California Equine Medical Director Faces Allegations

The California Horse Racing Board’s first-year equine medical director, Jeff Blea, will face a number of allegations related to improper administration of drugs while he worked as a racetrack vet that could put his veterinary license at risk.

First reported by the Los Angeles Times, the California Veterinary Medical Board filed a 27-page complaint Dec. 17 listing eight allegations against Blea. The veterinary board has called for a hearing on the allegations which could result in revocation or suspension of Blea’s license and fines of up to $5,000.

BloodHorse confirmed the allegations through a review of the complaint. Veterinarians Vince Baker and Sarah Graybill Jones also were issued complaints.

Blea, who declined comment in the Los Angeles Times story, began his equine medical director role July 1 after the retirement of Rick Arthur, who had filled the position for 15 years. Blea is expected to play a key role in the CHRB investigation following the death of Kentucky Derby Presented by Woodford Reserve (G1) winner Medina Spirit  after a Dec. 6 workout at Santa Anita Park.

The veterinary board said in the filing that it received an anonymous complaint that Blea and other veterinarians prescribed and administered medications, including Thyroxine, to equine patients without an examination or medical necessity. In the complaint, the veterinary board says it investigated and obtained information that Blea prescribed, dispensed, and administered thyroxine and other medications to racehorses without an examination or medical necessity.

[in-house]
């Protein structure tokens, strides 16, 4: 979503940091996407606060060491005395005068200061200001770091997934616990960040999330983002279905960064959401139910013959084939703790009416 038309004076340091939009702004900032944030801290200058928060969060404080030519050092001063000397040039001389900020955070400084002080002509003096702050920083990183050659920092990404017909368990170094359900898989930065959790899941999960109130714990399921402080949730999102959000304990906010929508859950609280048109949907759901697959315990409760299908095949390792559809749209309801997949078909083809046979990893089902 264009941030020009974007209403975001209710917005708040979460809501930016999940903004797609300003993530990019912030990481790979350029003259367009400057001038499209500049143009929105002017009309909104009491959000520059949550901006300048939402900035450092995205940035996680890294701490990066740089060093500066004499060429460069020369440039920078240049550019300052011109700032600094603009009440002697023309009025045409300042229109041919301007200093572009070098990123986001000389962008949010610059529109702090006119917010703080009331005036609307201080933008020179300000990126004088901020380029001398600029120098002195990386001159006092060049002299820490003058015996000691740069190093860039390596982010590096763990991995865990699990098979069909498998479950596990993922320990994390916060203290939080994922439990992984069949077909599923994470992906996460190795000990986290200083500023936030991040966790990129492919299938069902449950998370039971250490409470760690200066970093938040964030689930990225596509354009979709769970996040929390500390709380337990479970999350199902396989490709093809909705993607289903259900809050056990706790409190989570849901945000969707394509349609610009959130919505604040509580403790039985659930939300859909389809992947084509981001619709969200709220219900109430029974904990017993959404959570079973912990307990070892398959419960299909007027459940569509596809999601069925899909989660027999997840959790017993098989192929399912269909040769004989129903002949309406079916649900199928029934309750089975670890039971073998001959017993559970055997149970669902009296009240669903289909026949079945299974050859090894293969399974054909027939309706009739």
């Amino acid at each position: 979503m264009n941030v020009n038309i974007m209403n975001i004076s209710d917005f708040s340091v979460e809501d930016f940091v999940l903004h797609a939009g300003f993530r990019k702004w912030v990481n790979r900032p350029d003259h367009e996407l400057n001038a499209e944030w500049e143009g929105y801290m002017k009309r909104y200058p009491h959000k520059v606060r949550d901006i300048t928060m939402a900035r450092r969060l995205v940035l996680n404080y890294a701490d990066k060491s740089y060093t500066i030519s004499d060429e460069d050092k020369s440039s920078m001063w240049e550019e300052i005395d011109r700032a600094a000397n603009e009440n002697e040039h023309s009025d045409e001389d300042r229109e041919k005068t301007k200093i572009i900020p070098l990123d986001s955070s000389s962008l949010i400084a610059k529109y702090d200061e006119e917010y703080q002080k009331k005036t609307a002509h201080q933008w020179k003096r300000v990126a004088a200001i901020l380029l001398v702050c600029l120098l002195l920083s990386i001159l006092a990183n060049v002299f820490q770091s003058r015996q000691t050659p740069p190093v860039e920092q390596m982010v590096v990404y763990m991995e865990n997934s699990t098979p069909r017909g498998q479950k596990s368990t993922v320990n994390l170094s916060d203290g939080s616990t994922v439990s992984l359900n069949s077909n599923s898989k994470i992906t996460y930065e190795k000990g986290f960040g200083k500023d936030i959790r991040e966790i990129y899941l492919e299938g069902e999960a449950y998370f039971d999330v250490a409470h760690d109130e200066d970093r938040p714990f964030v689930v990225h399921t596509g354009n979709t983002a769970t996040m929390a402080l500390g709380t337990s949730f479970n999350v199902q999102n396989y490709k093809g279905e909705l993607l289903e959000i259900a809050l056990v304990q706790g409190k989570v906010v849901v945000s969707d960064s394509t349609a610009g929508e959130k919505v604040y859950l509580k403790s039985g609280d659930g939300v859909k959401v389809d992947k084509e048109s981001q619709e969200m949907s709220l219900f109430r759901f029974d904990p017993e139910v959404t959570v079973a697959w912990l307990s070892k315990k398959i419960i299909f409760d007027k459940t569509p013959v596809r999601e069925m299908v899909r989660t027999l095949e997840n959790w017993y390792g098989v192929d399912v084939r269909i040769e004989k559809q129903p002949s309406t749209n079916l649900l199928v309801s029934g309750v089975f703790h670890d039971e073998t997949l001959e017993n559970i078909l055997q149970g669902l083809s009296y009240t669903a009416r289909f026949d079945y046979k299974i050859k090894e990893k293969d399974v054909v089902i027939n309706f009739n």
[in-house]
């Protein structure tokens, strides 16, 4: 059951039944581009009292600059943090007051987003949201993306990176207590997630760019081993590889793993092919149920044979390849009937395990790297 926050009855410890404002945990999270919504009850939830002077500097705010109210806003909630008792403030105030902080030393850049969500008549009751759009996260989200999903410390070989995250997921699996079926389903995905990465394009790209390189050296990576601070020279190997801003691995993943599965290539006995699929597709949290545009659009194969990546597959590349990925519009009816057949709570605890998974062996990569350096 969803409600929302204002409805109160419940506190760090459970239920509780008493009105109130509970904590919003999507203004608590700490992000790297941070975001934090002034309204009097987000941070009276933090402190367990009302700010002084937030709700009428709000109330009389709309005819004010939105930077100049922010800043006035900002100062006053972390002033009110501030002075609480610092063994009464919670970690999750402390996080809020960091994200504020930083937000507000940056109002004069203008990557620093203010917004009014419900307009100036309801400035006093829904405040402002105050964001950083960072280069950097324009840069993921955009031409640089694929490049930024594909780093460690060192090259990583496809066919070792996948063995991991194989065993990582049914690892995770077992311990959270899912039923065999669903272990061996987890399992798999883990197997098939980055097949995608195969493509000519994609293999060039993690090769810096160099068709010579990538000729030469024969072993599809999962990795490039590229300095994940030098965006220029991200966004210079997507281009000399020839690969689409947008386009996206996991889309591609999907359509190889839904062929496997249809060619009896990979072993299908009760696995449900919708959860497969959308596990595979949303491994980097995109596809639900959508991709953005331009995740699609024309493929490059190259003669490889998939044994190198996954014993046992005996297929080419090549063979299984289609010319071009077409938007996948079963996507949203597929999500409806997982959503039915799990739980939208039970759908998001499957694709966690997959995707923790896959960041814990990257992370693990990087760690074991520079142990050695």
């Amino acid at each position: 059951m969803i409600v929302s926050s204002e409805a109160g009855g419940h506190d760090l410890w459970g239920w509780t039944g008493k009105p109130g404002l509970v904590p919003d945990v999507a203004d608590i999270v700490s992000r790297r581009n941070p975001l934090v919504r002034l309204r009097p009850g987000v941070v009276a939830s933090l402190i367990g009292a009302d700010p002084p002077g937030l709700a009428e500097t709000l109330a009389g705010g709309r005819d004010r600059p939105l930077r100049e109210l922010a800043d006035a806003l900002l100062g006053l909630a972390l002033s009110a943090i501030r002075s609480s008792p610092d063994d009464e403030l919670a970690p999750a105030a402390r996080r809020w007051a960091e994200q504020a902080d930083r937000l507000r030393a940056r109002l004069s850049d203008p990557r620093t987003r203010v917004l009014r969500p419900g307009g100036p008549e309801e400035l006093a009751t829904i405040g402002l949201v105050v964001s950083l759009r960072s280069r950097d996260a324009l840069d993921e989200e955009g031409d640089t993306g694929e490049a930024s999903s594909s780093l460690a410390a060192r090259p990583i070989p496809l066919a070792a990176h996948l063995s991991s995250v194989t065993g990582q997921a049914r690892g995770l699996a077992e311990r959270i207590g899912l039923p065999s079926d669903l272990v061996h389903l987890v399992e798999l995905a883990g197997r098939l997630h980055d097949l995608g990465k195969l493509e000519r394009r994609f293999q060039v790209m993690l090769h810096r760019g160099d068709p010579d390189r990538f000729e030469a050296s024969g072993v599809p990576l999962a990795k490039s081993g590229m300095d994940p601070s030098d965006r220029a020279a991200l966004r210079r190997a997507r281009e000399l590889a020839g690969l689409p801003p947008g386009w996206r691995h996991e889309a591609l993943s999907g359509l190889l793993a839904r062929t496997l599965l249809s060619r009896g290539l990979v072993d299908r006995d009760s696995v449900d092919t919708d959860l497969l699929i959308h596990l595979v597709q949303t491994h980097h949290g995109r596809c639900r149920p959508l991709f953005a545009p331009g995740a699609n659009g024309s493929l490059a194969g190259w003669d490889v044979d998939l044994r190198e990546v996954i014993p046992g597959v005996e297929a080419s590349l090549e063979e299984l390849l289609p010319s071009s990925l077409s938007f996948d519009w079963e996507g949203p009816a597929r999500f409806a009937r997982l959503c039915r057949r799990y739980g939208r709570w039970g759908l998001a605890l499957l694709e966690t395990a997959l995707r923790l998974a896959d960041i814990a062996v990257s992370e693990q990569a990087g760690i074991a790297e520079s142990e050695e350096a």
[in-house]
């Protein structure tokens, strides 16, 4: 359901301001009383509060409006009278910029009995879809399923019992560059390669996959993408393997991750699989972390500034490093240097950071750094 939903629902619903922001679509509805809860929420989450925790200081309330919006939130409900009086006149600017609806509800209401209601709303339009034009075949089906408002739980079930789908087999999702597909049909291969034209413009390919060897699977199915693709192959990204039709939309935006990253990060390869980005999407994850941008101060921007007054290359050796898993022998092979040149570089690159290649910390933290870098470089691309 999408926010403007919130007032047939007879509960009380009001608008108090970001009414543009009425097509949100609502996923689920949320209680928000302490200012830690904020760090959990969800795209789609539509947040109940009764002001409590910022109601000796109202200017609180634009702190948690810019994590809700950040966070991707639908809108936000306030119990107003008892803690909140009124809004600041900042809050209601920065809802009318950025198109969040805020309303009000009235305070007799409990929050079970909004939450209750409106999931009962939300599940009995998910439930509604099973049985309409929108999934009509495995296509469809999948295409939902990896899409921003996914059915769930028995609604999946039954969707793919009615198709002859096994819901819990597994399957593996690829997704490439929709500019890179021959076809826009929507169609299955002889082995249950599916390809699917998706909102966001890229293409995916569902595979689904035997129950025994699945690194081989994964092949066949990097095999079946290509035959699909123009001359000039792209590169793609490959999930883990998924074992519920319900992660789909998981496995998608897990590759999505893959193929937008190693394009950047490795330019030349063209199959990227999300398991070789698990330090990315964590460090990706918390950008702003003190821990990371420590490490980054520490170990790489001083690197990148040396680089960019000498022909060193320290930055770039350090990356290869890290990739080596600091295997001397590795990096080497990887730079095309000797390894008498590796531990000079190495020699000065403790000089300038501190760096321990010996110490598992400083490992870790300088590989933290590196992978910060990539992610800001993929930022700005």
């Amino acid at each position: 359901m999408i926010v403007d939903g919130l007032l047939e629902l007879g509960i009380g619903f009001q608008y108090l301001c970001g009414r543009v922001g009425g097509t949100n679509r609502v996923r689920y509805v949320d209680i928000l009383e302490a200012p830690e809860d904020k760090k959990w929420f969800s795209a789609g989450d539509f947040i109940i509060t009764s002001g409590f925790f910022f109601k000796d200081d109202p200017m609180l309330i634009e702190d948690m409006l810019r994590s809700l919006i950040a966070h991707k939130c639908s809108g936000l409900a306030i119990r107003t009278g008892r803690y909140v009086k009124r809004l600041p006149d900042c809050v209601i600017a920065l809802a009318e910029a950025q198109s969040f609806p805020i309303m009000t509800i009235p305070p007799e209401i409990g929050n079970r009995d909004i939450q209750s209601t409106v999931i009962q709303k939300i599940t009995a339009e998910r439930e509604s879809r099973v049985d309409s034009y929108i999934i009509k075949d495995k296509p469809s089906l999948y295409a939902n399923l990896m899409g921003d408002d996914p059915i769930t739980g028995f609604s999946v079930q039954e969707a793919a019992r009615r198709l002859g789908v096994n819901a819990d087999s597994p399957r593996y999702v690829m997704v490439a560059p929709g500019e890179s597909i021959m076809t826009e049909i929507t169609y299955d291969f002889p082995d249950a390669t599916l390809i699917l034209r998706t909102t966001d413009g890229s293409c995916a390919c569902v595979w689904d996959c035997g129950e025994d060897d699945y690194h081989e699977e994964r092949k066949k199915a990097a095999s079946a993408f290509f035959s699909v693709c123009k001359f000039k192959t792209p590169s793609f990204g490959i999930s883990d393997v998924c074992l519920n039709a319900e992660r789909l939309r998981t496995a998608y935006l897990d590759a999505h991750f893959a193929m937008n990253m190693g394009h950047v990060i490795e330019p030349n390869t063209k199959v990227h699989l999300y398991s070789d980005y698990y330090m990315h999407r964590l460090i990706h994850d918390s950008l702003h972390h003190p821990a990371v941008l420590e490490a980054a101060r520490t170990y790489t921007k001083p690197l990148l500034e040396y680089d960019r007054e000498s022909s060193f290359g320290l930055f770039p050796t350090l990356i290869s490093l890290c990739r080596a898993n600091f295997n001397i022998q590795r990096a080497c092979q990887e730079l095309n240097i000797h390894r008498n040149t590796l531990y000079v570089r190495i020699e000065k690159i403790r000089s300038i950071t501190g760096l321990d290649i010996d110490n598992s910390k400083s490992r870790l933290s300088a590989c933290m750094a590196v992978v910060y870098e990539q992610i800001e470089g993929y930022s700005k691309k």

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Beginning Jan. 1, California will begin strict regulation of thyroxine, a thyroid medication. Years before in 2014, the CHRB issued instructions to veterinarians and horsemen for prescribing, dispensing, and labeling thyroid hormones in an effort to curb indiscriminate use of thyroid medications.

The Times’ story notes that the CHRB equine medical director does not need to be an active veterinarian. CHRB executive director Scott Chaney expressed confidence in Blea and told the Times that Blea would continue to serve in his role during the due process of the veterinary board’s complaint.

“I have known and worked with Dr. Blea for more than 20 years, and during that time I have never met a veterinarian more committed to caring for horses,” Chaney told the Times. “From my perspective, he has always displayed high ethical standards. In short, he has dedicated his life to the protection and promotion of animal welfare. I look forward to Dr. Blea continuing to serve the CHRB and the horse racing industry during the due process phase of this matter.”

Blea was a practicing vet on the Southern California racing circuit for 28 years before accepting the equine medical director position. The veterinary board’s allegations are related to actions from Sept. 3, 2020-Jan. 26, 2021 (before he started his role as equine medical director).

The complaint, which did not list a hearing date, also says the veterinary board requested and received medical records that reveal other violations of the Veterinary Medicine Practice Act. The Times reported an emergency hearing has been scheduled Dec. 24 to determine whether Blea’s license should be temporarily suspended.

The various allegations include negligence of veterinary practice, dispensing dangerous drugs without medical necessity, failure to establish veterinarian-client-patient relationship, record-keeping violations, violations of rules on misbranded drugs, possession or use of prohibited drugs, failure to provide required drug consultation, and violations related to administration of anesthesia.

Christin Hakim

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